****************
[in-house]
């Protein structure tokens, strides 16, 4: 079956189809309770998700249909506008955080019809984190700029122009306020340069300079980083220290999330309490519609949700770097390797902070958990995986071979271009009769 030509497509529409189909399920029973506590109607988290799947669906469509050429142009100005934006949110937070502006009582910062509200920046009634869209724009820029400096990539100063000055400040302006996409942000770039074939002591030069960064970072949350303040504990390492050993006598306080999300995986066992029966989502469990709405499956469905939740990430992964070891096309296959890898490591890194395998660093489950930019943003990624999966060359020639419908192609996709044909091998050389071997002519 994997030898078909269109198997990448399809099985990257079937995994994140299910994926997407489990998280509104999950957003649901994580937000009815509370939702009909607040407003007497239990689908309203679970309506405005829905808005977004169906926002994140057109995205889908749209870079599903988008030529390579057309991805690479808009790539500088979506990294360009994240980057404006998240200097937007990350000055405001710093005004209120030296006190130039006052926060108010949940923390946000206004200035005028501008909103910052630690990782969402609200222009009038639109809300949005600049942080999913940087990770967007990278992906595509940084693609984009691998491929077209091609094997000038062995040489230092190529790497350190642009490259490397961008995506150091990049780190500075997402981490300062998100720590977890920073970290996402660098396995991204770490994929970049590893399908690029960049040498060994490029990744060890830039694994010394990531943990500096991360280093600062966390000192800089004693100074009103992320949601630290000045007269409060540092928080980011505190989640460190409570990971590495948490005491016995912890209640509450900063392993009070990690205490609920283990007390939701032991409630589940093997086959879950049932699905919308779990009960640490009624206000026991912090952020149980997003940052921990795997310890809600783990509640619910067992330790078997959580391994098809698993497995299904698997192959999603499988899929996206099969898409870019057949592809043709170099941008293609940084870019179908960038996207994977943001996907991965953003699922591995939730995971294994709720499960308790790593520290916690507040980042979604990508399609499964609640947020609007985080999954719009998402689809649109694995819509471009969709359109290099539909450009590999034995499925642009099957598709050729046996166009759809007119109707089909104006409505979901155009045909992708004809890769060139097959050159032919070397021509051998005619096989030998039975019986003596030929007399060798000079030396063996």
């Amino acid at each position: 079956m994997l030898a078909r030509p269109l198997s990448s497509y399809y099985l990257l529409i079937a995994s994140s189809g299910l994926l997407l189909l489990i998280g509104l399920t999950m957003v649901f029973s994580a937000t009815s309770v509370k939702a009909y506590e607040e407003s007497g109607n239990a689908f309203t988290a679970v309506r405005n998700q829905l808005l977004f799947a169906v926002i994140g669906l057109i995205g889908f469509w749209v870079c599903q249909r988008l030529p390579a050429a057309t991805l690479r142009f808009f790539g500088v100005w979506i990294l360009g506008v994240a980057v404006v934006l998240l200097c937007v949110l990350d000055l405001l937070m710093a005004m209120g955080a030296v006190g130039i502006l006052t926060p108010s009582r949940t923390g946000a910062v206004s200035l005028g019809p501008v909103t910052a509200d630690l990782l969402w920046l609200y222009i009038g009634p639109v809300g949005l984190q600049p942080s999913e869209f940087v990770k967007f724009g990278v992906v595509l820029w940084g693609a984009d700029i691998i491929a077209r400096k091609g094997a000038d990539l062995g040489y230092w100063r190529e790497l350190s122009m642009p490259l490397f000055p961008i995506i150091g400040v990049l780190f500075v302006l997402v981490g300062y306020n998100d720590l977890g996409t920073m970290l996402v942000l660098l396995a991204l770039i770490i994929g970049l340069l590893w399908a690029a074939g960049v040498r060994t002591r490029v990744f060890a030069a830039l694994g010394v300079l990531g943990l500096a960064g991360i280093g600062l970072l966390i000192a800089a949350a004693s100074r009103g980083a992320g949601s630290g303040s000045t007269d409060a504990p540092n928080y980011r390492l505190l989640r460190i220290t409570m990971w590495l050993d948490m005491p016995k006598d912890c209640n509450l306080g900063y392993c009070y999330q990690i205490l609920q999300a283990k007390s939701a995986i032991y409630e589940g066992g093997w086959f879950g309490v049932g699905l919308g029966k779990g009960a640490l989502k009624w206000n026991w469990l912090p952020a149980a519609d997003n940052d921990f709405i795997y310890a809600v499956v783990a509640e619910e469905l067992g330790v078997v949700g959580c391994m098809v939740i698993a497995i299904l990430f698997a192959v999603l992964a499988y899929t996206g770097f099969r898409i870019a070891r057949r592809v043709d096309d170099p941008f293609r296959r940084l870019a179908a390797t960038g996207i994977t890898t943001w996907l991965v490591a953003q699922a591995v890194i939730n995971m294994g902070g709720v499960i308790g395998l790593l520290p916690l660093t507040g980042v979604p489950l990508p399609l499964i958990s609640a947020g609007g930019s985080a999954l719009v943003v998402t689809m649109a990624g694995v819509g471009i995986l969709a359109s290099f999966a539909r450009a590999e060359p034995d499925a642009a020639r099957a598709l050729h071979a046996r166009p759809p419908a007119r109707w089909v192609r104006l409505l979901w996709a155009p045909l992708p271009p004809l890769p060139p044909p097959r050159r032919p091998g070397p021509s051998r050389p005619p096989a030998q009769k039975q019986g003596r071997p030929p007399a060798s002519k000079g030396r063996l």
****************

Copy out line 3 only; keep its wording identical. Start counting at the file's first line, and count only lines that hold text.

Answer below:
């Amino acid at each position: 079956m994997l030898a078909r030509p269109l198997s990448s497509y399809y099985l990257l529409i079937a995994s994140s189809g299910l994926l997407l189909l489990i998280g509104l399920t999950m957003v649901f029973s994580a937000t009815s309770v509370k939702a009909y506590e607040e407003s007497g109607n239990a689908f309203t988290a679970v309506r405005n998700q829905l808005l977004f799947a169906v926002i994140g669906l057109i995205g889908f469509w749209v870079c599903q249909r988008l030529p390579a050429a057309t991805l690479r142009f808009f790539g500088v100005w979506i990294l360009g506008v994240a980057v404006v934006l998240l200097c937007v949110l990350d000055l405001l937070m710093a005004m209120g955080a030296v006190g130039i502006l006052t926060p108010s009582r949940t923390g946000a910062v206004s200035l005028g019809p501008v909103t910052a509200d630690l990782l969402w920046l609200y222009i009038g009634p639109v809300g949005l984190q600049p942080s999913e869209f940087v990770k967007f724009g990278v992906v595509l820029w940084g693609a984009d700029i691998i491929a077209r400096k091609g094997a000038d990539l062995g040489y230092w100063r190529e790497l350190s122009m642009p490259l490397f000055p961008i995506i150091g400040v990049l780190f500075v302006l997402v981490g300062y306020n998100d720590l977890g996409t920073m970290l996402v942000l660098l396995a991204l770039i770490i994929g970049l340069l590893w399908a690029a074939g960049v040498r060994t002591r490029v990744f060890a030069a830039l694994g010394v300079l990531g943990l500096a960064g991360i280093g600062l970072l966390i000192a800089a949350a004693s100074r009103g980083a992320g949601s630290g303040s000045t007269d409060a504990p540092n928080y980011r390492l505190l989640r460190i220290t409570m990971w590495l050993d948490m005491p016995k006598d912890c209640n509450l306080g900063y392993c009070y999330q990690i205490l609920q999300a283990k007390s939701a995986i032991y409630e589940g066992g093997w086959f879950g309490v049932g699905l919308g029966k779990g009960a640490l989502k009624w206000n026991w469990l912090p952020a149980a519609d997003n940052d921990f709405i795997y310890a809600v499956v783990a509640e619910e469905l067992g330790v078997v949700g959580c391994m098809v939740i698993a497995i299904l990430f698997a192959v999603l992964a499988y899929t996206g770097f099969r898409i870019a070891r057949r592809v043709d096309d170099p941008f293609r296959r940084l870019a179908a390797t960038g996207i994977t890898t943001w996907l991965v490591a953003q699922a591995v890194i939730n995971m294994g902070g709720v499960i308790g395998l790593l520290p916690l660093t507040g980042v979604p489950l990508p399609l499964i958990s609640a947020g609007g930019s985080a999954l719009v943003v998402t689809m649109a990624g694995v819509g471009i995986l969709a359109s290099f999966a539909r450009a590999e060359p034995d499925a642009a020639r099957a598709l050729h071979a046996r166009p759809p419908a007119r109707w089909v192609r104006l409505l979901w996709a155009p045909l992708p271009p004809l890769p060139p044909p097959r050159r032919p091998g070397p021509s051998r050389p005619p096989a030998q009769k039975q019986g003596r071997p030929p007399a060798s002519k000079g030396r063996l």